Where a scotch is made determines how it tastes, right? Islay whiskies are peaty, Speysiders are honeyed and sherry-forward, and so on. The idea is practically foundational for many whisky lovers—but it bears critical examination, especially when confronted with evidence to the contrary.
The road to formal recognition for scotch regions was a long one. In 1909, the UK government published the Report of the Royal Commission on Whisky and Other Potable Spirits, a comprehensive survey of Scottish and Irish distilleries that specified distinct whisky regions in Scotland, including the Highlands, Lowlands, Islay, Campbeltown, and Speyside. A century later, the Scotch Whisky Regulations 2009 (SWR) formalized three regions—Highlands, Lowlands, and Speyside—and two localities—Campbeltown and Islay—to boost scotch’s European Union geographical indication (GI) and better protect its identity worldwide.
The SWR does not, however, make any claims about regional flavor or style. “That would be impossible to do and that is not what it is designed to do, and neither are the regional descriptions in the regulations there to characterize Scotch whisky in different quality ways,” says Alan Park, legal director at the Scotch Whisky Association, which works with the industry, government, and global partners to protect scotch. “They’re there because Scotch whisky is a protected GI, and regions with reputation and character are entitled to that protection. Because Highland, Lowland, Speyside, Islay, and so on are such longstanding regions, we wanted to ensure they are protected in law from misuse and damage [to their] reputations.”
Over the last few decades, certain attributes have coalesced into definitions of regional style that are so widely accepted and well-promoted that both distillers and drinkers reference them. Here we explore scotch regions as they are generally understood—along with bottles that both illustrate and refute them.
Technically a subregion of the Highlands; distilleries in this region can use either term on their labels. Speyside made its reputation in the 19th century, driven by the popularity of Glenlivet—still the leader of the pack—and similar single malts used heavily in blends.
Typical flavor profile: Fruity, honeyed, sherried, full, rich, and elegant
Whiskies that fit the Speyside profile: Glenlivet Archive 21 year old (92 points), Glen Moray 18 year old (92 points), Balvenie 12 year old DoubleWood (88 points)
Atypical Speysiders: Craigellachie 13 year old (90 points), BenRiach 10 year old Curiositas (87 points)
The “little brother” to Speyside—despite encompassing it—the Highlands are often seen as less refined. The largest region by area, it technically also includes the islands (apart from Islay). Ideas of Highland style are the most varied among whisky drinkers and distillers.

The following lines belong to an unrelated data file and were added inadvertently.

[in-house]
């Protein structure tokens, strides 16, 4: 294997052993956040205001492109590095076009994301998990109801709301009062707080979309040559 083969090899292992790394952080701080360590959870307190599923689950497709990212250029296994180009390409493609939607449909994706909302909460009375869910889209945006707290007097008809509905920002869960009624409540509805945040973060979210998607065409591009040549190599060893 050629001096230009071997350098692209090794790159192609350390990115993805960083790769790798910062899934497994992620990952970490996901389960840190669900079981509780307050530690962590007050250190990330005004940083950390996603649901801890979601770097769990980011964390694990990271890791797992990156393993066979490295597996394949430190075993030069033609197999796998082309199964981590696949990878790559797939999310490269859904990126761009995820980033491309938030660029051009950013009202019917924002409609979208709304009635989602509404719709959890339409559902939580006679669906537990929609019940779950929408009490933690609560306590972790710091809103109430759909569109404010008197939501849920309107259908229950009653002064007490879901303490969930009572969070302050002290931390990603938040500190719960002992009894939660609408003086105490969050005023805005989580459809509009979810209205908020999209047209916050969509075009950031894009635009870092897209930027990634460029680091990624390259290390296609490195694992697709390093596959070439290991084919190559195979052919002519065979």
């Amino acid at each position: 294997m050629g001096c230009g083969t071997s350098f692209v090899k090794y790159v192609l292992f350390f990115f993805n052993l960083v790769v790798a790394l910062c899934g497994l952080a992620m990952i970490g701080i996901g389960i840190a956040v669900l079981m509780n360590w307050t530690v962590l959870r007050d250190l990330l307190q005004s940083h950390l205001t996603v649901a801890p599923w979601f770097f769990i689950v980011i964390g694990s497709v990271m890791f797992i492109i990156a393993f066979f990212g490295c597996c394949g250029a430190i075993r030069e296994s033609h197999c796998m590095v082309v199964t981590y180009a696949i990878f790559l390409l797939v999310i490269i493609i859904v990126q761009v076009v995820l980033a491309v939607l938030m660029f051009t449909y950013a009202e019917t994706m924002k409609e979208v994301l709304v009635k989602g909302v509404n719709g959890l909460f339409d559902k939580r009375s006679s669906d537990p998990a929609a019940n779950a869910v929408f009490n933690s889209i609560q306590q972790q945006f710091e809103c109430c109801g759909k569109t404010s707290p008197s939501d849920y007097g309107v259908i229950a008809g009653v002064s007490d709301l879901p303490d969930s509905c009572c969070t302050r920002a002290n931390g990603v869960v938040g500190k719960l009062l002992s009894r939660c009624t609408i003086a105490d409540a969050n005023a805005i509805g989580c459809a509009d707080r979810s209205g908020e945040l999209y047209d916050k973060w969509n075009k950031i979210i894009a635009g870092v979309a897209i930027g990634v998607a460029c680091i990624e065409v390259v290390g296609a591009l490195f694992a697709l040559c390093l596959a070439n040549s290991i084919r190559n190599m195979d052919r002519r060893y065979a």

Typical flavor profile: Sweet, floral, heathery, fruity, nutty, and malty
Whiskies that fit the Highland profile: Glenmorangie Astar 2017 Release (94 points), GlenDronach 15 year old Revival (92 points), Royal Brackla 16 year old (88 points)
Atypical Highlanders: Ardmore Legacy (87 points), Tomatin Cù Bòcan (85 points)
Islay’s modern whiskies are the most consistent with their predecessors, retaining the heavy peat character that defined them from the start. All Islay distilleries make peated whisky, although several, notably Bunnahabhain and Bruichladdich, also make unpeated malt.
Typical flavor profile: Peaty, smoky, salty, iodine, seaweed, medicinal, and oily
Whiskies that fit the Islay profile: Ardbeg Corryvreckan (95 points), Lagavulin 16 year old (93 points), Laphroaig 10 year old (92 points)
Atypical Ileachs: Bunnahabhain 18 year old (92 points), Bruichladdich The Classic Laddie (89 points)
Triple-distilling is considered to be a key element of historic Lowland whiskies, although only Auchentoshan currently triple distills; when it reopens, Rosebank will also do so.
Typical flavor profile: Sweet, grassy, floral, soft, light, and delicate
Whiskies that fit the Lowlands profile: Auchentoshan 12 year old (87 points), Glenkinchie 12 year old (87 points)
Atypical Lowlander: Ailsa Bay (91 points)
Once a powerhouse of distilling whose malts were widely used in blending, just three distilleries operate in the area today: Springbank (which also makes Longrow and Hazelburn), Glengyle (where Kilkerran is made), and Glen Scotia.
Typical flavor profile: Light peat, smoky, salty, and oily
Whiskies that fit the Campbeltown profile: Springbank 15 year old (92 points), Glen Scotia Victoriana (87 points)
Atypical Campbeltown whiskies: Hazelburn 10 year old (86 points)
Not an official region, but it’s often included when discussing regional character as whiskies from places like Orkney, Jura, Arran, Mull, and Skye have distinct flavors.
Typical flavor profile: Salty, peaty, briny, and smoky
Whiskies that fit the Islands profile: Highland Park 18 year old (94 points), Talisker 10 year old (90 points)
Atypical Islanders: Arran 21 year old (91 points)